Ambrose recounts a large multinational company that is making Skillsoft’s YouTube-like videos from leading management thinkers available to all employees. “The executives there told me, ‘We know not everyone can be a leader, but we want everyone to be thinking like a leader,’ ” Ambrose said.
Traditional leadership development programs aren’t generating the desired results, according to a joint survey of 329 organizations by Skillsoft and Brandon Hall Group. The survey found that 75 percent of organizations rate their leadership programs as “not very effective.” They also tend to invest less money: The report found that organizations that highly rank their leadership program spend about 60 percent more.
Companies that are dissatisfied usually aren’t exploiting learning technologies and remain tethered to classroom delivery or large training events, Ambrose said.
“Companies that are doing leadership development like they’ve always done it aren’t doing it well. It’s got to be a continuous journey, not a one-time process.”
Technology Makes Gains
Video-based learning, for one, is moving into the mainstream, with nearly half (47 percent) of companies surveyed using it to some degree, according to a newly released report from Bersin by Deloitte. Despite the surge in adoption, organizations’ use of video is not consistent or coordinated. Less than 10 percent of organizations “are leveraging video across the organization or even standardizing the use of video across the enterprise,” the report found.
In fact, companies have begun gravitating from static classroom training to learning that is more interactive and driven by technology. Classroom training accounted for 55 percent of learning hours in 2012, down 6 percentage points from 2011, according to the ASTD’s report.
At the same time, technology-based methods continue to make inroads, accounting for 39 percent of all training hours in 2012. That includes tools that enable social learning. “One way we’re seeing that play out is more and more learning functions switching from delivering training programs to facilitating learning. That makes them a better strategic partner to the business,” Galagan said.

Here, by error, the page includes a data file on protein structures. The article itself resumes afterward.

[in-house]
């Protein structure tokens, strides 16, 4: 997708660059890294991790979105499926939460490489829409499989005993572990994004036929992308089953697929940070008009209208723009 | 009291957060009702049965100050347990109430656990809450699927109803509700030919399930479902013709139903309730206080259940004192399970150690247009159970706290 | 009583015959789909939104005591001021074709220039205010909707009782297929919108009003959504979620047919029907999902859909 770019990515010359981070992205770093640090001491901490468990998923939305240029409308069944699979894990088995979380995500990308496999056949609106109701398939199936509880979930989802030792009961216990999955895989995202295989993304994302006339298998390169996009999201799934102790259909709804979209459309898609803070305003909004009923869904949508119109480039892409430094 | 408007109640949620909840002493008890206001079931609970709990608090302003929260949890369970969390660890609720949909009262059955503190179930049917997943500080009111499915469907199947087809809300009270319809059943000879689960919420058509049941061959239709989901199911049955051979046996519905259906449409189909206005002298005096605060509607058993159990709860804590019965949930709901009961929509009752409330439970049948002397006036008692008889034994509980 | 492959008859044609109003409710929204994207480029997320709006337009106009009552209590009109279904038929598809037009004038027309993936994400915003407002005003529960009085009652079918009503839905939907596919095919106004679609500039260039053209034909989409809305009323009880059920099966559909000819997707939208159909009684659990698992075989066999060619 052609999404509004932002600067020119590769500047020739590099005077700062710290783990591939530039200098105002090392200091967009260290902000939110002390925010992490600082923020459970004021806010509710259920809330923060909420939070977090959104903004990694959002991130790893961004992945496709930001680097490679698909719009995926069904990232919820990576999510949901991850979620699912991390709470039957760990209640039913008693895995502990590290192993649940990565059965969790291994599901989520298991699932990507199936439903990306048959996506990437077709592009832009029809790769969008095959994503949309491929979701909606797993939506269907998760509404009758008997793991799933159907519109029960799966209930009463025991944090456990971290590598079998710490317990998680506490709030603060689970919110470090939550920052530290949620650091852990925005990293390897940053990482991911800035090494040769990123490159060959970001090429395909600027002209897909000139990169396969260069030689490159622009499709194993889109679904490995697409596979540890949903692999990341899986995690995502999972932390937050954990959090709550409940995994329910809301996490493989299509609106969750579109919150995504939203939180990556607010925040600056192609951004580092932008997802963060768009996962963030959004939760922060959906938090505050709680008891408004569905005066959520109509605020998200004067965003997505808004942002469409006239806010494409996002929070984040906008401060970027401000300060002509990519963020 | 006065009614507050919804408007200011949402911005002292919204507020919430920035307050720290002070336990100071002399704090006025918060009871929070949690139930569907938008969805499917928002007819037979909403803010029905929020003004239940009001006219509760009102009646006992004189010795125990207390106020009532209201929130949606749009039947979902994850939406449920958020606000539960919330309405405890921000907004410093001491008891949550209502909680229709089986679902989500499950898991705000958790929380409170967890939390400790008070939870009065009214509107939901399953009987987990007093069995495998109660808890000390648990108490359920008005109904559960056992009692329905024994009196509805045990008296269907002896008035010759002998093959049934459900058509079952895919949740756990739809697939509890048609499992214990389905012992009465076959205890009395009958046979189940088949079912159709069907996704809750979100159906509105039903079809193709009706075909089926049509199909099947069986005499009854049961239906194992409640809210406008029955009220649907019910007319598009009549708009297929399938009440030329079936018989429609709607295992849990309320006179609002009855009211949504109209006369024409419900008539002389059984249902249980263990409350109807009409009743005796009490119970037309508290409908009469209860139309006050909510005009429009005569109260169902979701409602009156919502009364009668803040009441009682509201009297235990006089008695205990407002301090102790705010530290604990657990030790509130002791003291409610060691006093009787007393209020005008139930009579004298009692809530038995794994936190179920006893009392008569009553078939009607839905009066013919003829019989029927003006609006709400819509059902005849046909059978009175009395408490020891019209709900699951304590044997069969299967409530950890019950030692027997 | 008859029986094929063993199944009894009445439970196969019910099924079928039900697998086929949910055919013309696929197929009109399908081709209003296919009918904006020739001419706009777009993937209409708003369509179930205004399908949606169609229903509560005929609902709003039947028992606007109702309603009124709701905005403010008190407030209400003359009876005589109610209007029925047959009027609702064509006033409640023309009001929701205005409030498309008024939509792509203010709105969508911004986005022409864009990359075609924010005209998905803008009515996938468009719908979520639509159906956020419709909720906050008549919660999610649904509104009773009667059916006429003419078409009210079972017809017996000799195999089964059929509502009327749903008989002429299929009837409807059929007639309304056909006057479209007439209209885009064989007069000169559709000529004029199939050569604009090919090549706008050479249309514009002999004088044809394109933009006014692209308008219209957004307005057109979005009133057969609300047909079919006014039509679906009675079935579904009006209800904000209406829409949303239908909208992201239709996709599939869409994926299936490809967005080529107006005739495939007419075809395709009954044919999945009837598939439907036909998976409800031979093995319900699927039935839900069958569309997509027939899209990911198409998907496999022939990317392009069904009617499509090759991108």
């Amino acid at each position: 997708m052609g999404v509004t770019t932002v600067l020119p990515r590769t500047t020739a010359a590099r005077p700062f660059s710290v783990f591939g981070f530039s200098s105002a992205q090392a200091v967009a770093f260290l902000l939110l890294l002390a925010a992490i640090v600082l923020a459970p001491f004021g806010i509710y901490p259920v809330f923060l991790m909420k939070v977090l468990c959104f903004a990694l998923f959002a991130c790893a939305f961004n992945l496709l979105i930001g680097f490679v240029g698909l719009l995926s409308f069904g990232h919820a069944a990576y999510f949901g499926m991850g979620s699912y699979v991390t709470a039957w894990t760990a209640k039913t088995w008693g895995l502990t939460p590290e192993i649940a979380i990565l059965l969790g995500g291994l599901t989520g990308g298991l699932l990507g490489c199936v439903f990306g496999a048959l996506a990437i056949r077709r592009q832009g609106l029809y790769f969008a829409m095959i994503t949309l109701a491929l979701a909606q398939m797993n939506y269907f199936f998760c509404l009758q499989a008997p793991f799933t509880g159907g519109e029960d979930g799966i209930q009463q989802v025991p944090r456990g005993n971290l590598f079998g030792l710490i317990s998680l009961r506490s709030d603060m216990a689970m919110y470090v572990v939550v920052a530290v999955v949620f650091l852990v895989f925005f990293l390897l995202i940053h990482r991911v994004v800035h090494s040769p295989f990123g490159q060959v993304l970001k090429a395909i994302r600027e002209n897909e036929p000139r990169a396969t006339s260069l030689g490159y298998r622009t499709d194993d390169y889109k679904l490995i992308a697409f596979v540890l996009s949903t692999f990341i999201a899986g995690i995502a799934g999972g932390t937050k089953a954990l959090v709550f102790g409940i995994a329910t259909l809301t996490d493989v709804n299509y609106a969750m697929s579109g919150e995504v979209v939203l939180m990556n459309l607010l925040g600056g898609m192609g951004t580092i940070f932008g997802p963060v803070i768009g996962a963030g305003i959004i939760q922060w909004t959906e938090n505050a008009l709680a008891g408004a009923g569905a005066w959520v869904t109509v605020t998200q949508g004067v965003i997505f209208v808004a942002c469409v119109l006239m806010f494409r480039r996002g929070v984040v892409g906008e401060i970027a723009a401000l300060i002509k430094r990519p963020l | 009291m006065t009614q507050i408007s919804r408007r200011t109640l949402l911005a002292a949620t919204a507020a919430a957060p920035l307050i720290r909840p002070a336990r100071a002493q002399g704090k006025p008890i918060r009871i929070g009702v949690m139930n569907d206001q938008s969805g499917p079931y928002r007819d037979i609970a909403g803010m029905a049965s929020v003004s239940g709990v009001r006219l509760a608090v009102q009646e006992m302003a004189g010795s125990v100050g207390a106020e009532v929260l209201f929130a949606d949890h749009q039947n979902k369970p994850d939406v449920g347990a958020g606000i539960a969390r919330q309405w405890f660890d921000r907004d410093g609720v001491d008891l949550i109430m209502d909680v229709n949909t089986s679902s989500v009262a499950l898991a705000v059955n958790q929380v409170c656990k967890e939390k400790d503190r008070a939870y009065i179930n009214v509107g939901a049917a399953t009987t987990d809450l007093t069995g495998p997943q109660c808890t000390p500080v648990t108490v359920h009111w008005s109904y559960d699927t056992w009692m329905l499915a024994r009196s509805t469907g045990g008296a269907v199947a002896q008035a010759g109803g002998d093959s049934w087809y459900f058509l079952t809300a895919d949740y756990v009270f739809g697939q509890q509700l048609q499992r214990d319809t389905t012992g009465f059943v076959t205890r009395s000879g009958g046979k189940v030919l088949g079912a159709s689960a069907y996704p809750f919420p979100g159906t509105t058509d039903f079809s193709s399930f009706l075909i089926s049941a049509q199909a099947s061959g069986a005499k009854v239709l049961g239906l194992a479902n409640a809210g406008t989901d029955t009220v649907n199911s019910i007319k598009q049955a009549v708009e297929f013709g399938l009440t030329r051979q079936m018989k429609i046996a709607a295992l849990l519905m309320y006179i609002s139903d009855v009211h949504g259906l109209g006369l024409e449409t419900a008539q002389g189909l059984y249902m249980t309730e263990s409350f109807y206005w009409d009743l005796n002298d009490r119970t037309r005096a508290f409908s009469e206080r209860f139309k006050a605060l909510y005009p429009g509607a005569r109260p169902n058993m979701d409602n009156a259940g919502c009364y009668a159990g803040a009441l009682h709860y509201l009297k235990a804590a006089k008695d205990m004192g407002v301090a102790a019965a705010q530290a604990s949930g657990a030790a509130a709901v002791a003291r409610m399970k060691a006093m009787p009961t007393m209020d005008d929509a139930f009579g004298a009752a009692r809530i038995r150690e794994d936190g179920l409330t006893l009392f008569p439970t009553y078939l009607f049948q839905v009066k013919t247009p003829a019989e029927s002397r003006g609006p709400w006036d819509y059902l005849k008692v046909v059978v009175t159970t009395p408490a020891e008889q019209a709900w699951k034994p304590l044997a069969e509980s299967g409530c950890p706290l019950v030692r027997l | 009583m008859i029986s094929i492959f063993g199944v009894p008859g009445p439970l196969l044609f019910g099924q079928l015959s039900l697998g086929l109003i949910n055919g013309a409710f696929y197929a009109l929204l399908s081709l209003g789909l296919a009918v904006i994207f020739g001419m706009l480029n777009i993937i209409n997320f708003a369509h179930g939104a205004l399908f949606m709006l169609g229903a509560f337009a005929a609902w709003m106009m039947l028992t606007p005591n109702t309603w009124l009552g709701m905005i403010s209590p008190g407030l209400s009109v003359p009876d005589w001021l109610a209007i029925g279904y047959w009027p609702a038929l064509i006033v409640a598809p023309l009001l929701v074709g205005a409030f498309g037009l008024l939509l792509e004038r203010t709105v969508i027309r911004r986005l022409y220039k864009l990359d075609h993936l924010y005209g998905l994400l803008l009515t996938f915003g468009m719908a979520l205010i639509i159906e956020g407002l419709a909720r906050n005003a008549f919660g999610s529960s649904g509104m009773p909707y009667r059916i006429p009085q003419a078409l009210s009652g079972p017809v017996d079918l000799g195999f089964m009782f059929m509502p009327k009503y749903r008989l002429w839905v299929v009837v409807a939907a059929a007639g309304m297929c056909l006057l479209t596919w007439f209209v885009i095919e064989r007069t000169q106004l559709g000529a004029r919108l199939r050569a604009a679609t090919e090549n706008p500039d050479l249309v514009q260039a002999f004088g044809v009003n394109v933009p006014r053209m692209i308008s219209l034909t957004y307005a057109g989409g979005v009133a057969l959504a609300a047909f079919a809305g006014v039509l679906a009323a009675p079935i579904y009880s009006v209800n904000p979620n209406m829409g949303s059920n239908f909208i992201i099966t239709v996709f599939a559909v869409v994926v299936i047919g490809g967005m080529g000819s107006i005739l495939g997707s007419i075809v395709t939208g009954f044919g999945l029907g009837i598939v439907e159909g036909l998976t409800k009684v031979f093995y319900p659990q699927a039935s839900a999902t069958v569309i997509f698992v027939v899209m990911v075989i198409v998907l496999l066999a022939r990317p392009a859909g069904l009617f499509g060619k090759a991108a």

Consolidation has occurred as traditional business software vendors snap up HR software companies. Exemplifying the trend are two huge deals that closed in 2012: SAP’s $3.4 billion acquisition of SuccessFactors Inc. and IBM’s $1.3 billion acquisition of Kenexa Corp.
But rather than view learning as a singular, isolated activity on a talent management wheel, Ambrose said organizations need interactive tools that make learning a “consumerized experience as inviting as Amazon or Netflix.”
“The final mile is to create rich, dynamic experiences for learners, including the many different forms of learning that occurs outside of” a learning management system course, Ambrose said.
Mobile learning will surge as more companies adopt a “bring your own device” approach, said Mike Stacy, executive vice president of sales for Aptara Corp., a digital content distributor based in Falls Church, Virginia. Aptara is doing more work on behalf of companies that want to use “responsive” Web design — a technique that makes it easier for employees to access mobile content at their point of need.
“There is big demand for helping companies figure out how they want to use mobile. I think we’ll see adoption take off this year,” Stacy said.
It’s an approach already underway at restaurant chain TGI Fridays Inc., which rolled out a cloud-based platform by Cornerstone OnDemand Inc. in 2013. A key component is the use of mobile devices to complete an “observation checklist” on how well restaurant employees interact with customers.
“It’s training on the job, in the moment, and provides for instantaneous coaching, sometimes graduating to prescribed training,” said Jason Corsello, vice president of corporate development and strategy at Cornerstone OnDemand.
Corsello said the next several years will usher in full-blown adoption of cloud-based HR systems across many sectors, including government and highly regulated industries. “Even industries that have resisted moving to the cloud are starting to see the value.”
Integration and Metrics
Arun Prakash, an executive vice president with InfoPro Learning Inc., said organizations are under competitive pressure to re-evaluate how and what employees learn.
“The old adage is that 10 percent of learning gets transferred to the job. That means 90 percent of what an employee learns happens outside of a training program,” through collaboration, coaching and mentoring, and other methods, Prakash said.
He added: “The evaluation has to be on the entire process of learning, especially user engagement. That’s the only way that learning can be meaningfully tracked.
Intrepid Learning’s Herring said companies are experimenting with new methods to encourage motivation as well, including “learning quests” and gamification to promote continuous learning, practice and application.
“The most innovative companies are not only applying these approaches for their employees — they are building the skills, knowledge and competencies of their customers, partners and suppliers,” Herring said.